Recently, Jennifer Cerven wrote on Currents about a new Illinois law that prohibits non-compete agreements for low wage workers, i.e. those making less than $13/hour. There has been heightened dialogue about such restrictions since the publicity surrounding the Jimmy John’s noncompete requirement for some of its sandwich makers. I have suggested here before that most courts I know would be disinclined to enforce a non-compete with such an employee anyway, though as one parent of a summer camp counselor appropriately pointed out to me after that post, such non-competes can still have a chilling effect on job mobility. So, we seem to be in a period where this issue is receiving greater legislative attention. As noted numerous times here before, state laws vary with respect to non-competes on two critical issues:
- If a court finds a non-compete to be overly broad, will it rewrite it, “blue pencil” it, or just throw it out?
- What consideration is required in a particular state in order to support a non-compete? For example, will a non-compete signed by a long-term employee who receives nothing of value other than the right to come to work the next day be enforceable?
The answers vary by state, so the question of which state’s laws apply is what determines the outcome of a non-compete dispute.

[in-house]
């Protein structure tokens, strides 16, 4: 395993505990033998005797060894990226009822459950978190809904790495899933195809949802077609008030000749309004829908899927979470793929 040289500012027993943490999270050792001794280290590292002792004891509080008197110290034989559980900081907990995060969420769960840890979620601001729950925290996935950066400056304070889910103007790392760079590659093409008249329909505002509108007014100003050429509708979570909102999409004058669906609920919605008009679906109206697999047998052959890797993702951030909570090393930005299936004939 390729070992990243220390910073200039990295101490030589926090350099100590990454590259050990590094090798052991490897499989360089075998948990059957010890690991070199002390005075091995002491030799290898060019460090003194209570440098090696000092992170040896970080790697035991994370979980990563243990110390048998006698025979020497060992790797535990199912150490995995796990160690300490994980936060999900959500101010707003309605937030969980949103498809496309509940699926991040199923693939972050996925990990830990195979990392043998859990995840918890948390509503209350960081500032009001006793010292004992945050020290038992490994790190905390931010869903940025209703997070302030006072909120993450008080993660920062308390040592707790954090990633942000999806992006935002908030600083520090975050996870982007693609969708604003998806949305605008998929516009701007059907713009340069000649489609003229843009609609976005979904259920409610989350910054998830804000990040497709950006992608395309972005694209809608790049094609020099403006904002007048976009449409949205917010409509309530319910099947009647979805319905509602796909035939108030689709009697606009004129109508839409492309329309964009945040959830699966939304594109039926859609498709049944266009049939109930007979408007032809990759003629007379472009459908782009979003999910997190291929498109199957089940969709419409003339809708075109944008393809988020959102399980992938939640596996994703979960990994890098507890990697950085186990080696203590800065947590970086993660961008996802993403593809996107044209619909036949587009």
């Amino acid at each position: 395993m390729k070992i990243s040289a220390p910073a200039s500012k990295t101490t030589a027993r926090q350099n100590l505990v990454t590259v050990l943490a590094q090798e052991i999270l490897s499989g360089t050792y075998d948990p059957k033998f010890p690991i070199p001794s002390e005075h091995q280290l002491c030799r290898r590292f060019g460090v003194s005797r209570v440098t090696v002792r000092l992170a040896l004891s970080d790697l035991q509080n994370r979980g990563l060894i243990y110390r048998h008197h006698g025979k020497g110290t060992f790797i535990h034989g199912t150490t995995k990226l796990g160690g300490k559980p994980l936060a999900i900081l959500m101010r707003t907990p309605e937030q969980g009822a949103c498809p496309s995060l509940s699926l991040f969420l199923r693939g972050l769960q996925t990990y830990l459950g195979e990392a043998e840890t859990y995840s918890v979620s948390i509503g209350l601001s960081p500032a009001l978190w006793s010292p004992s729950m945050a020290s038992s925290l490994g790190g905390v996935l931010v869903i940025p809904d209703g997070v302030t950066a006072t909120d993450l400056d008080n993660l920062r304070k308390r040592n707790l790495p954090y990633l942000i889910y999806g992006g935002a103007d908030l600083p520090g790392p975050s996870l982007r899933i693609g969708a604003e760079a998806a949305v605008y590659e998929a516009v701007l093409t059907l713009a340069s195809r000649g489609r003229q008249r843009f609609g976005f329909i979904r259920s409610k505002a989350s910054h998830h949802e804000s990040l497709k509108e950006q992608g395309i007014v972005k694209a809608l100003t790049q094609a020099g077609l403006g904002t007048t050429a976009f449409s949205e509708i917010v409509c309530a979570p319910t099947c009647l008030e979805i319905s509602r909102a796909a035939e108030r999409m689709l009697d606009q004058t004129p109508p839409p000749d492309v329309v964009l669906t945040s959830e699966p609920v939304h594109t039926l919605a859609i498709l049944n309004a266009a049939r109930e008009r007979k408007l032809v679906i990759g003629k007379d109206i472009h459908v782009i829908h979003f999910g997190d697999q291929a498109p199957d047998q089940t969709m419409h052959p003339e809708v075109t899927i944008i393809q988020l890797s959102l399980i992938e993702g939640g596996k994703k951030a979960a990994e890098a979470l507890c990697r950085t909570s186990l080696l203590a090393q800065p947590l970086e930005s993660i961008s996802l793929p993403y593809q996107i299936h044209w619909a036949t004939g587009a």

Most business readers will not be affected by a statute that prohibits the use of non-competes with near-minimum-wage workers. However, while Massachusetts (again) did not pass non-compete-restricting legislation in 2016, a compromise bill passed by one house of its legislature had some interesting provisions. Other than where the employee had engaged in bad acts, a non-compete would be limited to 12 months in duration. Non-competes would be prohibited for non-exempt workers, employees terminated without cause, minors, and undergraduate or student interns – a far broader limitation than that passed in Illinois. A non-compete would also have to notify the employee of the right to consult with counsel and be provided at least 10 business days before employment.
Given the interest in these subjects, it seems that restrictions like that passed in Illinois or that came close in Massachusetts will continue to be proposed in state legislatures, further underscoring the need for employers to stay abreast of developments in many states because, if your contract specifies a particular state’s law, you could still find yourself litigating in another state and that state may not observe your choice of law. We will keep you posted.